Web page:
Nigerian militants clashed with soldiers in the oil-rich Niger Delta before warning firms to evacuate staff by the weekend or face the "arrival of an imminent hurricane."
The Movement for the Emancipation of the Niger Delta (MEND), Nigeria's main militant group, said it had raided two military bases overnight in the oil-rich southern region.
MEND said the raids followed military attacks on two of its own camps in Delta state on Wednesday morning. It claimed to have sunk two army gunboats "with several casualties on the side of the army" in the ensuing battle.
A spokesman for the special military body in the volatile Niger Delta region, the Joint Task Force, confirmed Wednesday's clash but denied the army lost any men.
"They ambushed our people. We had to defend ourselves. Only two of our soldiers were wounded in the attack. We did not record any casualty at all. It is sheer propaganda on their part," Colonel Rabe Abubakar told AFP.
MEND said it had launched "pre-emptive simultaneous attacks on two military Joint Task Force marine bases in Delta state in response to a planned punitive invasion on some protesting oil communities.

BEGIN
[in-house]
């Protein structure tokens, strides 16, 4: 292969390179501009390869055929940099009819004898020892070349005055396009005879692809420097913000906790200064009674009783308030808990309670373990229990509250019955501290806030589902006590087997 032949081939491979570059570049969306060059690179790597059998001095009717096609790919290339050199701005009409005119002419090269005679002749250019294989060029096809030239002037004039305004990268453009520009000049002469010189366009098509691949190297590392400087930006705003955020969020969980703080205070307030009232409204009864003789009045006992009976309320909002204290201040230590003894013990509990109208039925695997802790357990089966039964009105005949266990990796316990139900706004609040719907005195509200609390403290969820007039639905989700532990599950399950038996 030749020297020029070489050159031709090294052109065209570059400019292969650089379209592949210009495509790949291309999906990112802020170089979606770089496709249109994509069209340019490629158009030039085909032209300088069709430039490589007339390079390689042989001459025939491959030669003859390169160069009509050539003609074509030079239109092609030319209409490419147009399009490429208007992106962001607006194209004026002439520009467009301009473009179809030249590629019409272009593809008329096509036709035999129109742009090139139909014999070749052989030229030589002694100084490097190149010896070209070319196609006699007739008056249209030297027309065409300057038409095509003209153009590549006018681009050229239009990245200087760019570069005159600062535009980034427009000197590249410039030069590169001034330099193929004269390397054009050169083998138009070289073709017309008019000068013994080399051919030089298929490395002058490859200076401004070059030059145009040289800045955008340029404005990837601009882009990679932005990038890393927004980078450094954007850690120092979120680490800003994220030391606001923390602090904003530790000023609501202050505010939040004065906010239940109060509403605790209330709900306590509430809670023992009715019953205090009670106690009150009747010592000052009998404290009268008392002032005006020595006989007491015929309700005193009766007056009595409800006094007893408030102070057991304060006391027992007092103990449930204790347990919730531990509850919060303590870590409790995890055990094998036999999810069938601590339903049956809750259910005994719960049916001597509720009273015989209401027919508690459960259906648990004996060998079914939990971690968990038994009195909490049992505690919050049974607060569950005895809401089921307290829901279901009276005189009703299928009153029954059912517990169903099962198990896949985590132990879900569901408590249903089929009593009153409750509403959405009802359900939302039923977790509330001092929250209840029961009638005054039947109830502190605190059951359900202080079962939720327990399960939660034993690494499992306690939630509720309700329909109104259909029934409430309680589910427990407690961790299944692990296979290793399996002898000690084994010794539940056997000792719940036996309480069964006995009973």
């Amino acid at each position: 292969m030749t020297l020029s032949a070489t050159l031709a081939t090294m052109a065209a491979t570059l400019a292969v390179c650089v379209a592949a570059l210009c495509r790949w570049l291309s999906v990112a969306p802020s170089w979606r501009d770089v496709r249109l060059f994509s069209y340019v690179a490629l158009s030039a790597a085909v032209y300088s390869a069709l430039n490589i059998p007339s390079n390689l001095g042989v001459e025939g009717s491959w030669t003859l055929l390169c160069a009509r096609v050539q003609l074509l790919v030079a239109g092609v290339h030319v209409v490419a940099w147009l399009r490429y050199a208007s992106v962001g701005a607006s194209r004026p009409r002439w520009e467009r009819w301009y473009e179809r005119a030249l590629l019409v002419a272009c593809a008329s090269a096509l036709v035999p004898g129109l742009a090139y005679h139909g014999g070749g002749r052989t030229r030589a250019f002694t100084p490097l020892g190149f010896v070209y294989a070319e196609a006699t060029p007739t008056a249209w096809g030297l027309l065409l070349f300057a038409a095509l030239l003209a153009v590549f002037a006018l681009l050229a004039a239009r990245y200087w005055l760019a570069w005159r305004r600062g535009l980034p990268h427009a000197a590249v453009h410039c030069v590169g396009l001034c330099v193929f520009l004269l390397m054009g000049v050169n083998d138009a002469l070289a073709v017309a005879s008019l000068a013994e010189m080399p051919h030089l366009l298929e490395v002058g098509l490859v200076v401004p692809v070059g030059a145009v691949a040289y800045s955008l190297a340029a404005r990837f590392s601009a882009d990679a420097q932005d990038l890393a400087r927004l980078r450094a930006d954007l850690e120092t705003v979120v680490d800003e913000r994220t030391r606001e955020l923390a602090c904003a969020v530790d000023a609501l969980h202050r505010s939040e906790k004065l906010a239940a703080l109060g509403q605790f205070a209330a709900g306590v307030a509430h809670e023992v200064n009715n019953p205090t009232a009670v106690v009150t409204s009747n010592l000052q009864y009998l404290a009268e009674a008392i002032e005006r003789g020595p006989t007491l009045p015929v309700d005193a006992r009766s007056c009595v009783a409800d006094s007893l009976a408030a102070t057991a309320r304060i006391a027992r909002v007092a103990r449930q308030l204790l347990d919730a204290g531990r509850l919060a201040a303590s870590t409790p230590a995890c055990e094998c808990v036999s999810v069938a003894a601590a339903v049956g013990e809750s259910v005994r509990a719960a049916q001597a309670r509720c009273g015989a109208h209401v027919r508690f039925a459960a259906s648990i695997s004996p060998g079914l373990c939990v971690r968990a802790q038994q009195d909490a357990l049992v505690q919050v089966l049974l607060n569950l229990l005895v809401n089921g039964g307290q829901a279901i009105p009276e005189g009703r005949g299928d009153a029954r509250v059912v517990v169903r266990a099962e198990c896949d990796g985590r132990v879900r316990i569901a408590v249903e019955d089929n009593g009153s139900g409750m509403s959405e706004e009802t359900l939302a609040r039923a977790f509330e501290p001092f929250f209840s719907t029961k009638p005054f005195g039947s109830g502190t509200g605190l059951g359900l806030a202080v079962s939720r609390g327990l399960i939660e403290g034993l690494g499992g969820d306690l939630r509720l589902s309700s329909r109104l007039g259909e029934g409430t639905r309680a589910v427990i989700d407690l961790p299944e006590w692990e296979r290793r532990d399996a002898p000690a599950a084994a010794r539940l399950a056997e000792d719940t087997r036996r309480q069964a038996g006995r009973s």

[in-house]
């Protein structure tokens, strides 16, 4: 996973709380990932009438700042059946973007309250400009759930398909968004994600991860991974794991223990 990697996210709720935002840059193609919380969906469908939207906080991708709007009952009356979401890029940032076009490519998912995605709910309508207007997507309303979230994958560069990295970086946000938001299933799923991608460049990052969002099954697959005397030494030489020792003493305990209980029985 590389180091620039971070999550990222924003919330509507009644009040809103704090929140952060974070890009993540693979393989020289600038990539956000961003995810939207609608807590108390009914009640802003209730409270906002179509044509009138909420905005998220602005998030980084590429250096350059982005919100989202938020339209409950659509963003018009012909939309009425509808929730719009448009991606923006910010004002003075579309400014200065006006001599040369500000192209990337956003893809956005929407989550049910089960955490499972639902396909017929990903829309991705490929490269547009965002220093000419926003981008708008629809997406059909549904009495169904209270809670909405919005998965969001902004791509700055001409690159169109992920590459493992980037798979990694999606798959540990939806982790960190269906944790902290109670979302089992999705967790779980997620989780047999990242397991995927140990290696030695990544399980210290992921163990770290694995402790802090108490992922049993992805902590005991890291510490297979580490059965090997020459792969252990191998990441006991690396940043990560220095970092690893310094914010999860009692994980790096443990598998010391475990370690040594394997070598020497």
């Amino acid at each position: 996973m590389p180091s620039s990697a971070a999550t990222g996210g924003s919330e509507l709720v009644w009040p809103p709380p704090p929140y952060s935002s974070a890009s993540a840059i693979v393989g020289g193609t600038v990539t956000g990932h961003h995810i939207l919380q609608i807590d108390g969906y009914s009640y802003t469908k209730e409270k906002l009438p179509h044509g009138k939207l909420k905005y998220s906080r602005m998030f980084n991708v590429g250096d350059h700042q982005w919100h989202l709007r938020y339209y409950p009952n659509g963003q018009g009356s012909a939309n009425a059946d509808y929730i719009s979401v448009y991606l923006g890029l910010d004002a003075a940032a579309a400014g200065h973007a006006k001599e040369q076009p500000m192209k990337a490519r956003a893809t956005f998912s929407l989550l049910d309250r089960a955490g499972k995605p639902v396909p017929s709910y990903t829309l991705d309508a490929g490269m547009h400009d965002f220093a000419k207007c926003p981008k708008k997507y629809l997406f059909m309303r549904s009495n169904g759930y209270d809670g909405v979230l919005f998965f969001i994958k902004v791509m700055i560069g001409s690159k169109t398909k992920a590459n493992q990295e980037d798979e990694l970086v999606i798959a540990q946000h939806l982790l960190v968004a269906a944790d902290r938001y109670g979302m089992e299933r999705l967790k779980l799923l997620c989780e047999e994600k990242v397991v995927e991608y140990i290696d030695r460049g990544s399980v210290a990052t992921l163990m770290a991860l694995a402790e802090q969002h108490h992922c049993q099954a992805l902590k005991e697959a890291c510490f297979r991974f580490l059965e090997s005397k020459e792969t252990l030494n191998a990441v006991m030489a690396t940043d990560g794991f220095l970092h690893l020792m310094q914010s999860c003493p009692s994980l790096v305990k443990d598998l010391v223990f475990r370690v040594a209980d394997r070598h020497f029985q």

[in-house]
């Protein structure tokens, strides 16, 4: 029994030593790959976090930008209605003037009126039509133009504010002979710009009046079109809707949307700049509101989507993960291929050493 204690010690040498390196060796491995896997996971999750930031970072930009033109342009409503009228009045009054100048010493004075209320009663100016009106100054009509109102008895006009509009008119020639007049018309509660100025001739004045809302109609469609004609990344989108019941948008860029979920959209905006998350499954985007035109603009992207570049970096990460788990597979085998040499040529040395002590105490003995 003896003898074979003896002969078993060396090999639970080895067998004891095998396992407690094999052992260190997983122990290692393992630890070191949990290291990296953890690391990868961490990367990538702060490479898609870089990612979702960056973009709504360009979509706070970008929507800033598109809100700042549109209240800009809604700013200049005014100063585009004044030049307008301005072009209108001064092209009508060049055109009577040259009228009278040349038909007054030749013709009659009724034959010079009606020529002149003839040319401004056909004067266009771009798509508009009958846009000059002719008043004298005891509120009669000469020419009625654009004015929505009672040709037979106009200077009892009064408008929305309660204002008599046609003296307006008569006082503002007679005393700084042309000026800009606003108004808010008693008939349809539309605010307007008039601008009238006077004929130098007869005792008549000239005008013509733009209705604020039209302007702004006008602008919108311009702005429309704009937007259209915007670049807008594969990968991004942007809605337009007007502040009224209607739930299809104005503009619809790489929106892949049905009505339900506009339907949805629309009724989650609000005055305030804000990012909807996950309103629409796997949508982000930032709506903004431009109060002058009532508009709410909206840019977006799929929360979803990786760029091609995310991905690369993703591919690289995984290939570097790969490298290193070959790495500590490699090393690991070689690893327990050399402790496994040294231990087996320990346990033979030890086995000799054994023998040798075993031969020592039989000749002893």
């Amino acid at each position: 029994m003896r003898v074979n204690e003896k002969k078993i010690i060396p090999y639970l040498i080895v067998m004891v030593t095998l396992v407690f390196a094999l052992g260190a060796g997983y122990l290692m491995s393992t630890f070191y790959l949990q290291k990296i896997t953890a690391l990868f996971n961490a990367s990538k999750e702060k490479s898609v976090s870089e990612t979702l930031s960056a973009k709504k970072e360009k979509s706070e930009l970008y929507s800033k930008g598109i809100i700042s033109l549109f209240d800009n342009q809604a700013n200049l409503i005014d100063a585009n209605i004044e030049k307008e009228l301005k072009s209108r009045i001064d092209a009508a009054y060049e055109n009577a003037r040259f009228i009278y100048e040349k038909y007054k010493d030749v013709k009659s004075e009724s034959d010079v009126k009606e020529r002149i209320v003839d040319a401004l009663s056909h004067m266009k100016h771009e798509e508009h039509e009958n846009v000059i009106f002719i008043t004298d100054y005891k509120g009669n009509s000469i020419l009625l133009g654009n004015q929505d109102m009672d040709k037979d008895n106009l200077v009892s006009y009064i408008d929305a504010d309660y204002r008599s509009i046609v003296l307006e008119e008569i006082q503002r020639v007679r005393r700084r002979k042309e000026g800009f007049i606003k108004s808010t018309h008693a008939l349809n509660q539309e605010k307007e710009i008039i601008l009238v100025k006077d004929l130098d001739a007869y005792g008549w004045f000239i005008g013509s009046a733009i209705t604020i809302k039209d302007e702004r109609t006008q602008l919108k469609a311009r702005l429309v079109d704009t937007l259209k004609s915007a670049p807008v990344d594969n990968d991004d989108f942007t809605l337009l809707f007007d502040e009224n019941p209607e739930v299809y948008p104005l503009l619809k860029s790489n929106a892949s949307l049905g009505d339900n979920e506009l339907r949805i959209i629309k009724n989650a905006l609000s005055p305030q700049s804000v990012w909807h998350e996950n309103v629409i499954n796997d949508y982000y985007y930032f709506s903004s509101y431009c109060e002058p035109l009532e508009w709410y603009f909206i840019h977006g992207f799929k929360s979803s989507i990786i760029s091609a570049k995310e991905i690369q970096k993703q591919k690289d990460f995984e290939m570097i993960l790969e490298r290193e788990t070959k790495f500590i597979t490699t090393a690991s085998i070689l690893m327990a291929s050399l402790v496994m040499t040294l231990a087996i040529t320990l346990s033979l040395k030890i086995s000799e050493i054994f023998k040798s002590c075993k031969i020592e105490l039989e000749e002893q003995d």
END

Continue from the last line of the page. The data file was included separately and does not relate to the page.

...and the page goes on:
"Oil workers are advised to don the cloak of common sense and evacuate all oil facilities in the Niger Delta before the arrival of an imminent hurricane," the MEND statement warned.
|A Nigerian separatist militant in southern Nigeria|
The group extended an earlier ultimatum for staff to leave by 48 hours until Saturday.
"Effective 0000 Hrs on Saturday, May 16, 2009, the entire Niger Delta region will be declared a no-fly zone to helicopters and float planes operating on behalf of oil companies.
"All freedom fighters in the Niger Delta have been placed on alert to defend their positions and unleash a horrible toll on the oil industry and the Nigerian economy."
MEND, which has been blamed for scores of attacks on oil installations and kidnappings of foreign oil workers, ended its unilateral ceasefire in January.
They say they are fighting for a fair distribution of oil wealth to local communities in the impoverished Niger Delta region.
The unrest has helped Nigeria lose its position as Africa's leading crude exporter to Angola. Nigerian oil output has fallen by about a quarter since 2006, largely as a result of militant activities in the Delta region.
A member of the Organisation of Petroleum Exporting Countries (OPEC), Nigeria relies on oil for about 99 percent of its export earnings and about 85 percent of government revenues, according to the World Bank.